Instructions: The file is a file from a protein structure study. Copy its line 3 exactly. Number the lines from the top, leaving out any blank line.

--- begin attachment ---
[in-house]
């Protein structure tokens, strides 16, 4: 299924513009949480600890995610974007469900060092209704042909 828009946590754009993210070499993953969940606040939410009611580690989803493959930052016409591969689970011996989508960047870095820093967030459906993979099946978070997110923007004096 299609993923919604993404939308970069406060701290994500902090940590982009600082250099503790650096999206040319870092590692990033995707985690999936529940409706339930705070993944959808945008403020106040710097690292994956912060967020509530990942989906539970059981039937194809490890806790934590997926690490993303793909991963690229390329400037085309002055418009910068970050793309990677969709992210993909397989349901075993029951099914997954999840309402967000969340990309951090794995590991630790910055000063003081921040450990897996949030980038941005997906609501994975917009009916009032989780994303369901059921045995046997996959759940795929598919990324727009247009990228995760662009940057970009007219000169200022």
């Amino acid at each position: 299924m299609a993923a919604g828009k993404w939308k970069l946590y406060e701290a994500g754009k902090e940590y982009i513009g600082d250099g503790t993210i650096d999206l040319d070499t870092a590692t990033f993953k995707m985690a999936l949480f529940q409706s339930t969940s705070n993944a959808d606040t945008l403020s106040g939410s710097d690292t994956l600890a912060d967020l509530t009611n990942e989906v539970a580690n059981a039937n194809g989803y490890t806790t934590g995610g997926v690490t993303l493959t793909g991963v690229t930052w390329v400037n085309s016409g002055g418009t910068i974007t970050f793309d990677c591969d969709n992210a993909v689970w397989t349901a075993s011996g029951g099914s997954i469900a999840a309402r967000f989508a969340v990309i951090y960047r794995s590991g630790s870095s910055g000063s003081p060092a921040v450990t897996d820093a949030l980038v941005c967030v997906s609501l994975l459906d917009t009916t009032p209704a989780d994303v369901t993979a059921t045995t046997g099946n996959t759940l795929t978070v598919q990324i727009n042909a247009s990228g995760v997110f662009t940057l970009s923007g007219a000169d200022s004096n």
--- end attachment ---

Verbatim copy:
């Amino acid at each position: 299924m299609a993923a919604g828009k993404w939308k970069l946590y406060e701290a994500g754009k902090e940590y982009i513009g600082d250099g503790t993210i650096d999206l040319d070499t870092a590692t990033f993953k995707m985690a999936l949480f529940q409706s339930t969940s705070n993944a959808d606040t945008l403020s106040g939410s710097d690292t994956l600890a912060d967020l509530t009611n990942e989906v539970a580690n059981a039937n194809g989803y490890t806790t934590g995610g997926v690490t993303l493959t793909g991963v690229t930052w390329v400037n085309s016409g002055g418009t910068i974007t970050f793309d990677c591969d969709n992210a993909v689970w397989t349901a075993s011996g029951g099914s997954i469900a999840a309402r967000f989508a969340v990309i951090y960047r794995s590991g630790s870095s910055g000063s003081p060092a921040v450990t897996d820093a949030l980038v941005c967030v997906s609501l994975l459906d917009t009916t009032p209704a989780d994303v369901t993979a059921t045995t046997g099946n996959t759940l795929t978070v598919q990324i727009n042909a247009s990228g995760v997110f662009t940057l970009s923007g007219a000169d200022s004096n």